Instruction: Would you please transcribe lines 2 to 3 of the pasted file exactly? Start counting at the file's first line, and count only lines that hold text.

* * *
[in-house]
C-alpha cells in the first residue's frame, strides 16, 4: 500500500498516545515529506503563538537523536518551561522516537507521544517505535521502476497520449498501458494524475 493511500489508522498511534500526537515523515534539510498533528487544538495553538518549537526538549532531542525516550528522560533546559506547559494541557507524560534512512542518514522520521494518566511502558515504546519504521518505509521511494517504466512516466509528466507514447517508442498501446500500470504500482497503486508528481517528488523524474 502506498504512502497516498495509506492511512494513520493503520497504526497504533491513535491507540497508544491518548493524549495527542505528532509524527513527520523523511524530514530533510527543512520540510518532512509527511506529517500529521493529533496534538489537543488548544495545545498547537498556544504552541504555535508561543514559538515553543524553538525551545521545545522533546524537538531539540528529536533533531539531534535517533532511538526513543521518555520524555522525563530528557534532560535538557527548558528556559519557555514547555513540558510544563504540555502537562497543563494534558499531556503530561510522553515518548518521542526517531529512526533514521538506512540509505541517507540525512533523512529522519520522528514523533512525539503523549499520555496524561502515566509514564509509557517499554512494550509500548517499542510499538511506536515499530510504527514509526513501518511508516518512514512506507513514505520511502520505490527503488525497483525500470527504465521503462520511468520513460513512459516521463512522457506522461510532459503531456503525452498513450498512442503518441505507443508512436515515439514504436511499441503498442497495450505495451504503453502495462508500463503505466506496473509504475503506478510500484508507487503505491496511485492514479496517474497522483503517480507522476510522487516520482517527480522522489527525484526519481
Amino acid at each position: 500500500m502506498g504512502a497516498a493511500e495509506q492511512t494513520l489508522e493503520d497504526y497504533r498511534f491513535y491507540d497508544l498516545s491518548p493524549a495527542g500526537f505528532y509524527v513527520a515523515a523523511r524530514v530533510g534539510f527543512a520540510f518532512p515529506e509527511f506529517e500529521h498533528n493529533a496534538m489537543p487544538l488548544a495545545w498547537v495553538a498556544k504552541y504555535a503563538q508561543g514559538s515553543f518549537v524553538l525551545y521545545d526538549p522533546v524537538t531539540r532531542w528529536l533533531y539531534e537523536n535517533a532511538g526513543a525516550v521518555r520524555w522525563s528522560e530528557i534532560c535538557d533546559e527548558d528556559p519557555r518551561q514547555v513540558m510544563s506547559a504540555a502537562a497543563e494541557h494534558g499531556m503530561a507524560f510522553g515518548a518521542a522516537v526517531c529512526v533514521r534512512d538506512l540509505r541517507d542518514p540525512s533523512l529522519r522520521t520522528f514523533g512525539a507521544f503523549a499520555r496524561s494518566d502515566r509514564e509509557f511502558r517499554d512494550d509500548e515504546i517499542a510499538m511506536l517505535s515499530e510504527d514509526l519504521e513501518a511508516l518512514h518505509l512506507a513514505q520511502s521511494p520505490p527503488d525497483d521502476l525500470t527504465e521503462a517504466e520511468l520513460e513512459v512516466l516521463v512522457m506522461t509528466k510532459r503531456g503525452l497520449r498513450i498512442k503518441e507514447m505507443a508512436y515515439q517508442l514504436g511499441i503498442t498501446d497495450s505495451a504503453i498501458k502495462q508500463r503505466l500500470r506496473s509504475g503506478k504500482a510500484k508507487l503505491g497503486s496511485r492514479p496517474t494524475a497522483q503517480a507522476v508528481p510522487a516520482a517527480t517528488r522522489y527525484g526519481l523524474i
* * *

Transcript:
C-alpha cells in the first residue's frame, strides 16, 4: 500500500498516545515529506503563538537523536518551561522516537507521544517505535521502476497520449498501458494524475 493511500489508522498511534500526537515523515534539510498533528487544538495553538518549537526538549532531542525516550528522560533546559506547559494541557507524560534512512542518514522520521494518566511502558515504546519504521518505509521511494517504466512516466509528466507514447517508442498501446500500470504500482497503486508528481517528488523524474 502506498504512502497516498495509506492511512494513520493503520497504526497504533491513535491507540497508544491518548493524549495527542505528532509524527513527520523523511524530514530533510527543512520540510518532512509527511506529517500529521493529533496534538489537543488548544495545545498547537498556544504552541504555535508561543514559538515553543524553538525551545521545545522533546524537538531539540528529536533533531539531534535517533532511538526513543521518555520524555522525563530528557534532560535538557527548558528556559519557555514547555513540558510544563504540555502537562497543563494534558499531556503530561510522553515518548518521542526517531529512526533514521538506512540509505541517507540525512533523512529522519520522528514523533512525539503523549499520555496524561502515566509514564509509557517499554512494550509500548517499542510499538511506536515499530510504527514509526513501518511508516518512514512506507513514505520511502520505490527503488525497483525500470527504465521503462520511468520513460513512459516521463512522457506522461510532459503531456503525452498513450498512442503518441505507443508512436515515439514504436511499441503498442497495450505495451504503453502495462508500463503505466506496473509504475503506478510500484508507487503505491496511485492514479496517474497522483503517480507522476510522487516520482517527480522522489527525484526519481
Amino acid at each position: 500500500m502506498g504512502a497516498a493511500e495509506q492511512t494513520l489508522e493503520d497504526y497504533r498511534f491513535y491507540d497508544l498516545s491518548p493524549a495527542g500526537f505528532y509524527v513527520a515523515a523523511r524530514v530533510g534539510f527543512a520540510f518532512p515529506e509527511f506529517e500529521h498533528n493529533a496534538m489537543p487544538l488548544a495545545w498547537v495553538a498556544k504552541y504555535a503563538q508561543g514559538s515553543f518549537v524553538l525551545y521545545d526538549p522533546v524537538t531539540r532531542w528529536l533533531y539531534e537523536n535517533a532511538g526513543a525516550v521518555r520524555w522525563s528522560e530528557i534532560c535538557d533546559e527548558d528556559p519557555r518551561q514547555v513540558m510544563s506547559a504540555a502537562a497543563e494541557h494534558g499531556m503530561a507524560f510522553g515518548a518521542a522516537v526517531c529512526v533514521r534512512d538506512l540509505r541517507d542518514p540525512s533523512l529522519r522520521t520522528f514523533g512525539a507521544f503523549a499520555r496524561s494518566d502515566r509514564e509509557f511502558r517499554d512494550d509500548e515504546i517499542a510499538m511506536l517505535s515499530e510504527d514509526l519504521e513501518a511508516l518512514h518505509l512506507a513514505q520511502s521511494p520505490p527503488d525497483d521502476l525500470t527504465e521503462a517504466e520511468l520513460e513512459v512516466l516521463v512522457m506522461t509528466k510532459r503531456g503525452l497520449r498513450i498512442k503518441e507514447m505507443a508512436y515515439q517508442l514504436g511499441i503498442t498501446d497495450s505495451a504503453i498501458k502495462q508500463r503505466l500500470r506496473s509504475g503506478k504500482a510500484k508507487l503505491g497503486s496511485r492514479p496517474t494524475a497522483q503517480a507522476v508528481p510522487a516520482a517527480t517528488r522522489y527525484g526519481l523524474i